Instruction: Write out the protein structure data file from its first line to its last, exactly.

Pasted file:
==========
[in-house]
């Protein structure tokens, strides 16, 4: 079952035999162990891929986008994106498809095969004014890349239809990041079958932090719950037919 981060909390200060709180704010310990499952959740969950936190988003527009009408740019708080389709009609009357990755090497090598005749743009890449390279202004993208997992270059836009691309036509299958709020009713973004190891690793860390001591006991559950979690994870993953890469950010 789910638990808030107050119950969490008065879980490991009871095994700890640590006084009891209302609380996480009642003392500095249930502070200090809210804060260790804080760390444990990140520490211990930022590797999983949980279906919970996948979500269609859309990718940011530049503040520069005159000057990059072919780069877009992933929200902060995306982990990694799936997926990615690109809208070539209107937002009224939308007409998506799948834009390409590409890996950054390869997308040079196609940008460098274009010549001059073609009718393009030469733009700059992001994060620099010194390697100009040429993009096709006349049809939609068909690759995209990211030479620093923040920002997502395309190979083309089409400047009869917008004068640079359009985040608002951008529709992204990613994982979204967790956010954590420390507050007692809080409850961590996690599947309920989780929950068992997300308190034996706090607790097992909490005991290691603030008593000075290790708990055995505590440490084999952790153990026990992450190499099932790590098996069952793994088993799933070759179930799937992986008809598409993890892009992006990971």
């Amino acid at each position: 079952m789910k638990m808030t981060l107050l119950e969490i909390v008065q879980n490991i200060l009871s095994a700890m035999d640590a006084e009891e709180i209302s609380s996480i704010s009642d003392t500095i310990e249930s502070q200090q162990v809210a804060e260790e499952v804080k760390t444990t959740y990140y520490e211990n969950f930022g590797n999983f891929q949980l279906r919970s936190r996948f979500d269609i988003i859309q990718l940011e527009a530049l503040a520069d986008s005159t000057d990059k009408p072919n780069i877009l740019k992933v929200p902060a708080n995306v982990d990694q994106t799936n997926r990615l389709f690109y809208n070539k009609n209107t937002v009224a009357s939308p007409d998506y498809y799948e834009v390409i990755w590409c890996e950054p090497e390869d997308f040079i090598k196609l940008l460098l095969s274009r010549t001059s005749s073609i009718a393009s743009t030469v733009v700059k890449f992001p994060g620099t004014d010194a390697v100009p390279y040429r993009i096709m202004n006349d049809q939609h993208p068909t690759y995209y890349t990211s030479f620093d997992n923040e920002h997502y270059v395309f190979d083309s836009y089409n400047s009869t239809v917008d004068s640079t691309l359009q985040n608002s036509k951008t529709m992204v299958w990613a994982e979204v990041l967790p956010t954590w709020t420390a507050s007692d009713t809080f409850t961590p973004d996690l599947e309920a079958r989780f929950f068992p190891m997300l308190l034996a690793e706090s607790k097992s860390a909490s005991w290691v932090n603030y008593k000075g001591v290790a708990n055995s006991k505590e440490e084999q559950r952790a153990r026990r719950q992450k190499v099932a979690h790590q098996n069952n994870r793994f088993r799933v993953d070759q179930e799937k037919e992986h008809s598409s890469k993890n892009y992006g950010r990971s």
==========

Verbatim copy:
[in-house]
């Protein structure tokens, strides 16, 4: 079952035999162990891929986008994106498809095969004014890349239809990041079958932090719950037919 981060909390200060709180704010310990499952959740969950936190988003527009009408740019708080389709009609009357990755090497090598005749743009890449390279202004993208997992270059836009691309036509299958709020009713973004190891690793860390001591006991559950979690994870993953890469950010 789910638990808030107050119950969490008065879980490991009871095994700890640590006084009891209302609380996480009642003392500095249930502070200090809210804060260790804080760390444990990140520490211990930022590797999983949980279906919970996948979500269609859309990718940011530049503040520069005159000057990059072919780069877009992933929200902060995306982990990694799936997926990615690109809208070539209107937002009224939308007409998506799948834009390409590409890996950054390869997308040079196609940008460098274009010549001059073609009718393009030469733009700059992001994060620099010194390697100009040429993009096709006349049809939609068909690759995209990211030479620093923040920002997502395309190979083309089409400047009869917008004068640079359009985040608002951008529709992204990613994982979204967790956010954590420390507050007692809080409850961590996690599947309920989780929950068992997300308190034996706090607790097992909490005991290691603030008593000075290790708990055995505590440490084999952790153990026990992450190499099932790590098996069952793994088993799933070759179930799937992986008809598409993890892009992006990971």
């Amino acid at each position: 079952m789910k638990m808030t981060l107050l119950e969490i909390v008065q879980n490991i200060l009871s095994a700890m035999d640590a006084e009891e709180i209302s609380s996480i704010s009642d003392t500095i310990e249930s502070q200090q162990v809210a804060e260790e499952v804080k760390t444990t959740y990140y520490e211990n969950f930022g590797n999983f891929q949980l279906r919970s936190r996948f979500d269609i988003i859309q990718l940011e527009a530049l503040a520069d986008s005159t000057d990059k009408p072919n780069i877009l740019k992933v929200p902060a708080n995306v982990d990694q994106t799936n997926r990615l389709f690109y809208n070539k009609n209107t937002v009224a009357s939308p007409d998506y498809y799948e834009v390409i990755w590409c890996e950054p090497e390869d997308f040079i090598k196609l940008l460098l095969s274009r010549t001059s005749s073609i009718a393009s743009t030469v733009v700059k890449f992001p994060g620099t004014d010194a390697v100009p390279y040429r993009i096709m202004n006349d049809q939609h993208p068909t690759y995209y890349t990211s030479f620093d997992n923040e920002h997502y270059v395309f190979d083309s836009y089409n400047s009869t239809v917008d004068s640079t691309l359009q985040n608002s036509k951008t529709m992204v299958w990613a994982e979204v990041l967790p956010t954590w709020t420390a507050s007692d009713t809080f409850t961590p973004d996690l599947e309920a079958r989780f929950f068992p190891m997300l308190l034996a690793e706090s607790k097992s860390a909490s005991w290691v932090n603030y008593k000075g001591v290790a708990n055995s006991k505590e440490e084999q559950r952790a153990r026990r719950q992450k190499v099932a979690h790590q098996n069952n994870r793994f088993r799933v993953d070759q179930e799937k037919e992986h008809s598409s890469k993890n892009y992006g950010r990971s």